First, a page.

Chinese authorities confirm the case of bubonic plague in Inner Mongolia

The bubonic plague, a disease that caused one of the most deadly pandemics in history, has reappeared in a case in Inner Mongolia. The case was officially diagnosed and confirmed on Tuesday, July 7th, 2020, in Bayannur, and the patient is being isolated and treated in a hospital. The patient is in stable condition. As a result of the case, health authorities issued a level 3 warning for plague preventions and are urging people to take extra precautions by avoiding hunting, skinning, or eating animals. The bubonic plague produces painful, swollen lymph nodes, fevers, chills, and coughing and is caused by bacteria transmitted through flea bites and infected animals. Additionally, authorities warned the public to report findings of dead or sick marmots, a type of large squirrel eaten in some parts of China-linked to causing the 1911 epidemic.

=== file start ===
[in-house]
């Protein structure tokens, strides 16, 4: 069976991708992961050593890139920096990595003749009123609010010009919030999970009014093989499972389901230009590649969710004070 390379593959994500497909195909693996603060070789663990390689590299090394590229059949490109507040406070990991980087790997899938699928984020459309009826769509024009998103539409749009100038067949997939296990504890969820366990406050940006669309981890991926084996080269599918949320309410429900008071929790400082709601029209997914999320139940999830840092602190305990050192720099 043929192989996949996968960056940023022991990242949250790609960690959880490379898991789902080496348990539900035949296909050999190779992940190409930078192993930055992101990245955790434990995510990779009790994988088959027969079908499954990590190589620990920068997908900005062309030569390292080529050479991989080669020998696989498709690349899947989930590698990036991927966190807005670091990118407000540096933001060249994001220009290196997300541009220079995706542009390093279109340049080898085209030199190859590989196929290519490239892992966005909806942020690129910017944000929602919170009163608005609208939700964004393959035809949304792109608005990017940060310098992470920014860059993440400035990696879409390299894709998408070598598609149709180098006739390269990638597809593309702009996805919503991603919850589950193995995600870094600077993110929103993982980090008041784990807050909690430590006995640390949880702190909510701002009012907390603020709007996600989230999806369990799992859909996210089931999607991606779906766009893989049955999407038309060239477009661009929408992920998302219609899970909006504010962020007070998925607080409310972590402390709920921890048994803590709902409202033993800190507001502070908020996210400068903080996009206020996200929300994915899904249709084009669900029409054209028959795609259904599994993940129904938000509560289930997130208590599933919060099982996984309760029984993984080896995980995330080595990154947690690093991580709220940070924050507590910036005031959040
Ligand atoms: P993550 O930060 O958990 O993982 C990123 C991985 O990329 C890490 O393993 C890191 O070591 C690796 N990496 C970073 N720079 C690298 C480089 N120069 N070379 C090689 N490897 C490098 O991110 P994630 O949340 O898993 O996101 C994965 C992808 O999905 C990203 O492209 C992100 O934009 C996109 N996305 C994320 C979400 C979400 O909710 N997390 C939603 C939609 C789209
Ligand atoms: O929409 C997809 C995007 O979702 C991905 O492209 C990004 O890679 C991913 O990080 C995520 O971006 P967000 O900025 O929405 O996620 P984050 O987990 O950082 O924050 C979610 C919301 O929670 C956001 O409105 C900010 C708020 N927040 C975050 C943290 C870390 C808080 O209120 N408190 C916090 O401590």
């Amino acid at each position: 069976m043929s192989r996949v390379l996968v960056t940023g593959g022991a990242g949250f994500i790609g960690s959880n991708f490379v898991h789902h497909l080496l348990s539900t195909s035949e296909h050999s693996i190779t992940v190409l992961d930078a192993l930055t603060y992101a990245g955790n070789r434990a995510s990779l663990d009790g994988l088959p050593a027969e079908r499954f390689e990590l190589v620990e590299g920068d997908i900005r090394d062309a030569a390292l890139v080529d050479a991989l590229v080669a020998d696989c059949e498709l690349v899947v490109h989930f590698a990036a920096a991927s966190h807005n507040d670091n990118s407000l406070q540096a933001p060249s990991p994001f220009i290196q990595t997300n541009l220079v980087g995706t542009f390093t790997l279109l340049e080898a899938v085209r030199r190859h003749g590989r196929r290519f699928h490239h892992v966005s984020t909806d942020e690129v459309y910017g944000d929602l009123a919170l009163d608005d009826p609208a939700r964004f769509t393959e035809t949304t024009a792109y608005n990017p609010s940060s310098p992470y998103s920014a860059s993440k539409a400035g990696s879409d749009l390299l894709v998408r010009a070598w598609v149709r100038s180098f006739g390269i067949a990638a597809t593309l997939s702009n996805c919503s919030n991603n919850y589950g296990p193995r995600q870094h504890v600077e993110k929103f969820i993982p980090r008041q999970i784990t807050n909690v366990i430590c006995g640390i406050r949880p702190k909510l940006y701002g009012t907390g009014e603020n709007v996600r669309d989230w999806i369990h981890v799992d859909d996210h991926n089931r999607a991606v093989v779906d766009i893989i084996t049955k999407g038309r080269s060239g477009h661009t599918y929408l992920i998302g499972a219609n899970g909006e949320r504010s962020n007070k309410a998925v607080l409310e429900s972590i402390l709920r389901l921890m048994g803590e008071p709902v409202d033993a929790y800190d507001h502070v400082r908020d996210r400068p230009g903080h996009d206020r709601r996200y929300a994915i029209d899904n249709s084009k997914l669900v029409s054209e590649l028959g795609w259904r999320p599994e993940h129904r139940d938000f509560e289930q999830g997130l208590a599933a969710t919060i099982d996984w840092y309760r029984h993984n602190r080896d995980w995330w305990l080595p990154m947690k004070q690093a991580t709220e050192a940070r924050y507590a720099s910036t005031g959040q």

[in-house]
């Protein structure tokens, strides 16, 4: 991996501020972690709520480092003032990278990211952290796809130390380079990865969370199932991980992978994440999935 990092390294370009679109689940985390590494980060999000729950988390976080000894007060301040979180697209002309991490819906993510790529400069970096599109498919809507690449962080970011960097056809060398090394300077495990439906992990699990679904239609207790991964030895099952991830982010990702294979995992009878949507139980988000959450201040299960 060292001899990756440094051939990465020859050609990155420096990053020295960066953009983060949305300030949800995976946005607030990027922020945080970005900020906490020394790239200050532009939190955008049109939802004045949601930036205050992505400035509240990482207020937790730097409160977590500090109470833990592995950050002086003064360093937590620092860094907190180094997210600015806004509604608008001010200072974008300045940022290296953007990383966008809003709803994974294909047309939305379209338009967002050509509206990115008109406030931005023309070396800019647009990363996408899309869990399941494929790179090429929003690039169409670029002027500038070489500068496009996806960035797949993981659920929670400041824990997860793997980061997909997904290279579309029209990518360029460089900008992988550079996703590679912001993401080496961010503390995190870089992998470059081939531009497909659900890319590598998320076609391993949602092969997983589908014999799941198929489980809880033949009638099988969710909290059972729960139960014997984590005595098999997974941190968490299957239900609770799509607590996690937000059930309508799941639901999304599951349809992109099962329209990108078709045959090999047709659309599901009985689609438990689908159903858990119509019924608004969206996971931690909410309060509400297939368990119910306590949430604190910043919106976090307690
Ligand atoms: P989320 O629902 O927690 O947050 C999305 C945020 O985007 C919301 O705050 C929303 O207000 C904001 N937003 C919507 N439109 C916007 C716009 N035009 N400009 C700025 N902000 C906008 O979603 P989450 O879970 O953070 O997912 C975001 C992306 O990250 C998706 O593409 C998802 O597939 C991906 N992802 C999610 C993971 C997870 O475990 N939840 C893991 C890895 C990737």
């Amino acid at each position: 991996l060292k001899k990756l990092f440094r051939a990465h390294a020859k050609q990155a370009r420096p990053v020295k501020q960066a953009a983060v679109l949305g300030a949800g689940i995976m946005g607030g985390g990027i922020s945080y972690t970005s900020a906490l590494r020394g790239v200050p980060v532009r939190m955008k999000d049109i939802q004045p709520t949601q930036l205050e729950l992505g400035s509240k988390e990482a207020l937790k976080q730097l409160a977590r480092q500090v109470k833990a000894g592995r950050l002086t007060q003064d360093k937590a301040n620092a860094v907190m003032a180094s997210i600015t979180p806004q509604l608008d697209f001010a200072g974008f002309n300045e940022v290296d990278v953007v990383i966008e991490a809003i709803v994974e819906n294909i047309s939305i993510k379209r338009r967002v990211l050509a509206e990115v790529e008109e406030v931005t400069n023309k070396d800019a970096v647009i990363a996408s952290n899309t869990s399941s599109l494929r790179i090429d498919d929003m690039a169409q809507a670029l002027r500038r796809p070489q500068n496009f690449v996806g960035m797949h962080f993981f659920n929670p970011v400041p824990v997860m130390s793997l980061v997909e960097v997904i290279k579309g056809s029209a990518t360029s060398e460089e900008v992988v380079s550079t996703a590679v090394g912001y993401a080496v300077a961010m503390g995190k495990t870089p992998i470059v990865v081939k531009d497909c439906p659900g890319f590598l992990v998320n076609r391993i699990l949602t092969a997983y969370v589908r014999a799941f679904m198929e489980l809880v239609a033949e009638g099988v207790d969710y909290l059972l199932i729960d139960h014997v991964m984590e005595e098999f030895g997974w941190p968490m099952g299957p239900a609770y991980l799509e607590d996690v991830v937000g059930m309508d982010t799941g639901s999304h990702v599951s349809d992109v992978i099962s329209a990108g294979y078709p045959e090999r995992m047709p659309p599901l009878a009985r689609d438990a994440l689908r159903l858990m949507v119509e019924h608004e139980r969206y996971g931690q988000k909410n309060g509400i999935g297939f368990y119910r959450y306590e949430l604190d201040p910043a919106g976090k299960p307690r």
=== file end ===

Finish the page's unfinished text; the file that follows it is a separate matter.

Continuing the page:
Although the first epidemic was years ago, cases of the bubonic plague due to marmots continue to appear. Last week, two cases were confirmed, and another suspected case was identified in Mongolia, all from people who had eaten marmots. In May, a couple in Mongolia died from the bubonic plague after eating marmots.

Plague does continue to exist in almost every continent. In the U.S., there have been anywhere from a few to a few dozen cases of the disease every year, but the odds of infection are slim. Fortunately, due to the advancements of modern medicine, illnesses resulting from plague can be treated promptly with antibiotics. However, if the bubonic plague is left untreated, it can lead to more fatal pneumonic, so it must be treated rapidly and effectively.



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